Such is how life works, it seems. Coincidence piles on coincidence, thoughts and conversations collide, imagery and theme marry, leaving you someplace not unexpected but definitely new.
A few days ago I was talking to my best friend from college who is seriously doing the math about marriage and kids and when, and if, it is going to happen. Then this morning, I received a make-your-own Word Puzzle ala Wheel of Fortune and again, my college friend (also news producer and bizarre-of-the-internet sleuth extraordinaire) proudly displaying one of my nicknames. Funny, I thought.
Scrolling further down my inbox, I read a forward from a mutual friend of ours, a recent meditation from a British blogger apparently disdaining modern women who “sell out” into the world of marriage and babies because it is society’s next step, those who wait until their thirties to have children and proclaim, as the provocative, one-sided and often heartless essay states, I took a year off and went to Thailand after Uni, so now I deserve IVF! as if because they were different once they can now give up and make the same choices as everyone else. My friend says in response, and I agree: to assume life stops for all those who choose to live it with someone else is ridiculous and pathetic.
This, and the approach of V-day this month, has got me thinking (and delaying my work on 6 reviews due next week). I grew up in a traditional-enough family, but one that also espoused feminist ideals. It began with my grandmother Madalyn. She was born in the ‘20s and wanted to become a doctor, but wasn’t able to simply because she was a woman. So she took second best and became a nurse, and joined the Army Corps of Nurses. One day during a particularly disorganized march formation training, she muttered Who dealt this mess? and the officer in charge was smitten. Eventually the officer, Bud Turnbull, became my grandfather, and my grandmother became a housewife and mother. She put all the energy she would have expended to become a doctor into becoming the best ‘50s wife, cook, mother, and hostess she could, and succeeded. My earlier post about the joys of Christmas explains one result of this intense regimen.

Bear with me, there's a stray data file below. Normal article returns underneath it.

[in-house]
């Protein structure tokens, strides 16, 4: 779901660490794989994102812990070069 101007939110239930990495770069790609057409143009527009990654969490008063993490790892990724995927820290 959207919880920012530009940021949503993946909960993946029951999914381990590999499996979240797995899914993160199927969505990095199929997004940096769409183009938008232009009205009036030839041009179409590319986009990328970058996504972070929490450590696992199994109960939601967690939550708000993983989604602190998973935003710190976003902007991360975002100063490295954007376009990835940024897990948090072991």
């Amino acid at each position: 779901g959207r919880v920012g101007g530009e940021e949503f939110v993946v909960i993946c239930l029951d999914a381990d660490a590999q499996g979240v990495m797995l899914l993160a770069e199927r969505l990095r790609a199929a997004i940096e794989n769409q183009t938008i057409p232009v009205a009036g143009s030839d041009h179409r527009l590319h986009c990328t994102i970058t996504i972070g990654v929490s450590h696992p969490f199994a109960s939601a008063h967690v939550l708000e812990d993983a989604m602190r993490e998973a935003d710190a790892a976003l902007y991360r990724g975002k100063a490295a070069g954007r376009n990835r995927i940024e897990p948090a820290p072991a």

But it wasn’t enough. By the time I was in school, my grandmother was on to her second masters degree, this time in Women’s Studies, volunteering and marching on the Capitol for AIDS sufferers, trying tirelessly to convince me to go to an all-women’s college and to ditch my serious high school boyfriend (she was so right about the latter), and giving me homemade business cards she typed out which read: You’ve just made a sexist remark to a woman. In 10 seconds your penis will drop off. It was an odd convergence of remnants of post-war frugality, housewife ingenuity, and gender frustration.
My grandmother’s message–that a woman doesn’t need a man, that my writing, my career, my self should remain paramount, that marriage means losing something, giving up something to man who only wants to take it from you–has been swimming around in my consciousness, or perhaps subconscious, all these years. And this, alongside my love of novels, is partially why I found “Novel Reader,” the Comic Valentine included here and archived in the Library Company of Philadelphia quite amusing (bringing me back to the funny part of the word puzzle I mentioned at the start).
Hats off to Caleb Crain who discovered these. Click here to do an image search of for your own favorite comic valentine, perhaps to send to someone of whom you aren’t fond. He recommends searching for “tom-boy girl” or “gay author” for particularly funny specimens, but use your imagination. For, as Caleb discovered, within these valentines, no one escapes—all aren’t worthy enough to deserve love.